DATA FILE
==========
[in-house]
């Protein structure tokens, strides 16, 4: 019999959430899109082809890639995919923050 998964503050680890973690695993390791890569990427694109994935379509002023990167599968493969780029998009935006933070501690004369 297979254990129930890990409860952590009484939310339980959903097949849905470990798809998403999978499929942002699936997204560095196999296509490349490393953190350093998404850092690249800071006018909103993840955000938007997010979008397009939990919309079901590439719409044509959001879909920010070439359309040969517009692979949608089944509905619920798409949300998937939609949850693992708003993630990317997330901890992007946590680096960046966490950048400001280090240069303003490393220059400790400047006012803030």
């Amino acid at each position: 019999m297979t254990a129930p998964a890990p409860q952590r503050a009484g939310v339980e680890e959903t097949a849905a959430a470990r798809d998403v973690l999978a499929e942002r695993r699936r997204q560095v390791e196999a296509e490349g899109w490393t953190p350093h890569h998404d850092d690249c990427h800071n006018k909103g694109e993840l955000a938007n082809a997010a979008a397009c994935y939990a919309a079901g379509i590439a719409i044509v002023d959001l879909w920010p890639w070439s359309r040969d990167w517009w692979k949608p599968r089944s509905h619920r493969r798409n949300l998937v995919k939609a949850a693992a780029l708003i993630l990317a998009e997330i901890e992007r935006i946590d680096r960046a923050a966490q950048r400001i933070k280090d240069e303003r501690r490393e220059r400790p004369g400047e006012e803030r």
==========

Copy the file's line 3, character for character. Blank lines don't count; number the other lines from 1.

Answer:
């Amino acid at each position: 019999m297979t254990a129930p998964a890990p409860q952590r503050a009484g939310v339980e680890e959903t097949a849905a959430a470990r798809d998403v973690l999978a499929e942002r695993r699936r997204q560095v390791e196999a296509e490349g899109w490393t953190p350093h890569h998404d850092d690249c990427h800071n006018k909103g694109e993840l955000a938007n082809a997010a979008a397009c994935y939990a919309a079901g379509i590439a719409i044509v002023d959001l879909w920010p890639w070439s359309r040969d990167w517009w692979k949608p599968r089944s509905h619920r493969r798409n949300l998937v995919k939609a949850a693992a780029l708003i993630l990317a998009e997330i901890e992007r935006i946590d680096r960046a923050a966490q950048r400001i933070k280090d240069e303003r501690r490393e220059r400790p004369g400047e006012e803030r």